Play Nice, Fight Fair

The secrets to living and working together as a couple

By the time I married, I’d already been an entrepreneur for several years, but I did bring my spouse into the business… or tried to, anyway. The experiment was short-lived, something that would not surprise David and Jamillah Lamb, business partners, spouses and co-authors of Perfect Combination: Seven Key Ingredients to Happily Living & Loving Together.

Also founders of Between the Lines Productions Inc., a New York theater company, the Lambs have been working together for 10 years, and they’ve learned a lot along the way. “We wrote the book in response to our audiences,” Jamillah says. “People were always surprised to hear we worked together 24-7.” Of course, she will be the first to say that she believes all couples work together, whether they’re in the same office or not. Managing a household, kids—not to mention the relationship itself—is work.

So how does this happily married couple keep the peace on the stage, behind the scenes and at home? They follow the motto “Love like kids; act like adults.” That means combining the joy of being spontaneous, playing together and exploring with taking responsibility for one’s actions. “Don’t say, ‘We never go anywhere,’ ” Jamillah advises. “Take responsibility for going somewhere!”

Jamillah says a lot of couples see working together as doubling the opportunity for conflict in a relationship, and that can be true. But she says, “It also doubles the opportunities for growth.”

How to Love Like Lambs (David and Jamillah Lamb, That Is)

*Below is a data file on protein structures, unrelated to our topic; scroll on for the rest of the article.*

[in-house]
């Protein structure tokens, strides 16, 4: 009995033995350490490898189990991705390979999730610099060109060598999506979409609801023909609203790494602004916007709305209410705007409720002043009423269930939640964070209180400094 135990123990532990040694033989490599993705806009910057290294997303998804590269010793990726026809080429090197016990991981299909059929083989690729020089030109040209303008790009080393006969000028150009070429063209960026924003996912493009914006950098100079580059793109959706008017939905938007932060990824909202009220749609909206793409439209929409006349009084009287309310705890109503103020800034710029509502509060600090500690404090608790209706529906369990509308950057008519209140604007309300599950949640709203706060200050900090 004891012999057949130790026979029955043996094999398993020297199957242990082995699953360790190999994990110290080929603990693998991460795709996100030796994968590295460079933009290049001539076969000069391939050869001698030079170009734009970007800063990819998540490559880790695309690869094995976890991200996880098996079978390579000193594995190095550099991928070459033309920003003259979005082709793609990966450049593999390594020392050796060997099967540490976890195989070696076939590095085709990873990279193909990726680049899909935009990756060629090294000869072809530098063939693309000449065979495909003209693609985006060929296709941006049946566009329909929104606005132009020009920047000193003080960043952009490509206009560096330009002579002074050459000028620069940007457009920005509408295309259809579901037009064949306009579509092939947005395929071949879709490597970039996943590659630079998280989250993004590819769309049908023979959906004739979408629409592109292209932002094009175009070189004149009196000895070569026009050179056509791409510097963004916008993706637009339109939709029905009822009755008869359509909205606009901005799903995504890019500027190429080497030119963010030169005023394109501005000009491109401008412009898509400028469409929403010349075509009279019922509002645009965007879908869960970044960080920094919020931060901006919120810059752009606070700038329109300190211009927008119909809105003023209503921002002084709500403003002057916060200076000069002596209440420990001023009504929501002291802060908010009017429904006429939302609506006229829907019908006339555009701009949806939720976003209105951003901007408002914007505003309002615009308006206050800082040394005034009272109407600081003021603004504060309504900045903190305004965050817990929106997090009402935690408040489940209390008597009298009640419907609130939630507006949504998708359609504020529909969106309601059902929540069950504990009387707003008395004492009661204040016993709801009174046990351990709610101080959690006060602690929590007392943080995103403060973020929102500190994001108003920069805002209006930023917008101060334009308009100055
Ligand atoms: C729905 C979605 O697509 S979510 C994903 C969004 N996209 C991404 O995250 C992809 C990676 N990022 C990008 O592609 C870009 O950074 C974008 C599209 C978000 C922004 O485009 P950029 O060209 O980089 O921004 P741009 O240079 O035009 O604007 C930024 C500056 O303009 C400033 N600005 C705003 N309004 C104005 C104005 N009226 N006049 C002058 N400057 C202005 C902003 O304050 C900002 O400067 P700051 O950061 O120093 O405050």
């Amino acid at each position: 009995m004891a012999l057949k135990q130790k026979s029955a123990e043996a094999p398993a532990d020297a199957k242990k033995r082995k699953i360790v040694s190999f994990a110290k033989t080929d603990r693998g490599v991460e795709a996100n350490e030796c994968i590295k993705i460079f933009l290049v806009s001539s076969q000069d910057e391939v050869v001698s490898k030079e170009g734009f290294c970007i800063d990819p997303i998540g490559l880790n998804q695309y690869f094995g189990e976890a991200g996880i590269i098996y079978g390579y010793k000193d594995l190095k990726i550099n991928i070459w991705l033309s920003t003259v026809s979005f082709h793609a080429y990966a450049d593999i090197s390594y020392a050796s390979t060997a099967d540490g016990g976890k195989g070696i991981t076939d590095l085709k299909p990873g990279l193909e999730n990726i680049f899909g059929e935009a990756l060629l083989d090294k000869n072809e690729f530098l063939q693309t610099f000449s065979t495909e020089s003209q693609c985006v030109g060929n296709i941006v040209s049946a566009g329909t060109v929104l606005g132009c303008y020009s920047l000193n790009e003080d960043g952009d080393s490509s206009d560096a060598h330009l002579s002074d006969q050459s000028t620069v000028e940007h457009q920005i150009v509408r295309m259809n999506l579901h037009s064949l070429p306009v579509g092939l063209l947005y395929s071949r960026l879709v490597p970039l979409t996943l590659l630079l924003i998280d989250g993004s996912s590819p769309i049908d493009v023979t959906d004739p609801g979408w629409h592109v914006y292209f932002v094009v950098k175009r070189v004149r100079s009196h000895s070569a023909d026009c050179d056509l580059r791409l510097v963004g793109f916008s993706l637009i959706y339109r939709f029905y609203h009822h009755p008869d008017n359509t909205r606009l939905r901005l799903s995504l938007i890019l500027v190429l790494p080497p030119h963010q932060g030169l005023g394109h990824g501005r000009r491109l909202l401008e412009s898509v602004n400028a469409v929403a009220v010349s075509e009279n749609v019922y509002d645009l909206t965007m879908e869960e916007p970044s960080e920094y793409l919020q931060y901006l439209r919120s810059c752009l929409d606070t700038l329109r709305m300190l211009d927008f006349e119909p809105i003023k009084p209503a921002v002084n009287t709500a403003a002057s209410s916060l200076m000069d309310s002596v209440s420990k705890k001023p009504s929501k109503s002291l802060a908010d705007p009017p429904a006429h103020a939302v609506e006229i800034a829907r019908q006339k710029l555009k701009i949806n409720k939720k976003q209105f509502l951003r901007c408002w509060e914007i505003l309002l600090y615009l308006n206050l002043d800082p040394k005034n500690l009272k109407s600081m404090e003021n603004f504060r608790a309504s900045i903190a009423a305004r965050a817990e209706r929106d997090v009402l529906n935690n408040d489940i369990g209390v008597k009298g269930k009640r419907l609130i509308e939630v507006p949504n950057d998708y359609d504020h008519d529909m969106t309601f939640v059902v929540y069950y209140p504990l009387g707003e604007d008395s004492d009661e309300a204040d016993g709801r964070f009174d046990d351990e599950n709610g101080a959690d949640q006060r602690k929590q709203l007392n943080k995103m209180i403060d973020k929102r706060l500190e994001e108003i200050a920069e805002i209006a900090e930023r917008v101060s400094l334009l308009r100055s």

The authors of Perfect Combination: Seven Key Ingredients to Happily Living & Loving Together share a few tricks of the trade:

  • Let go of the desire to be in control. If one of you does something better than the other, then play to each other’s strengths. Don’t worry about gender roles. If your husband loves to cook, let him do it. There’s no reason you can’t mow the grass if being outdoors is more your style.
  • Appreciate each other, and remember to show it.
  • Pay attention. If you notice something is difficult for your partner, then don’t force her to do it. Notice what she likes to do and what motivates her. “Pay the same attention to each other as you did when you were courting,” David advises.
  • Don’t take the business home. “One of the things we had to learn was not to bring anger or frustration we felt against our employees into our relationship,” David says.
  • Praise first. Even if you have to criticize your spouse, watch how you do it. Point out something he does right first.
  • Learn to disagree without being disagreeable.
  • Take time apart. Cultivate relationships, hobbies and joy outside of the partnership. Maintain your identity as individuals.
  • Let the little stuff go. Take a step back and remember the bigger vision for both your marriage and your business.

This article originally appeared in SUCCESS on August 16, 2012. Copyright SUCCESS Media.

 

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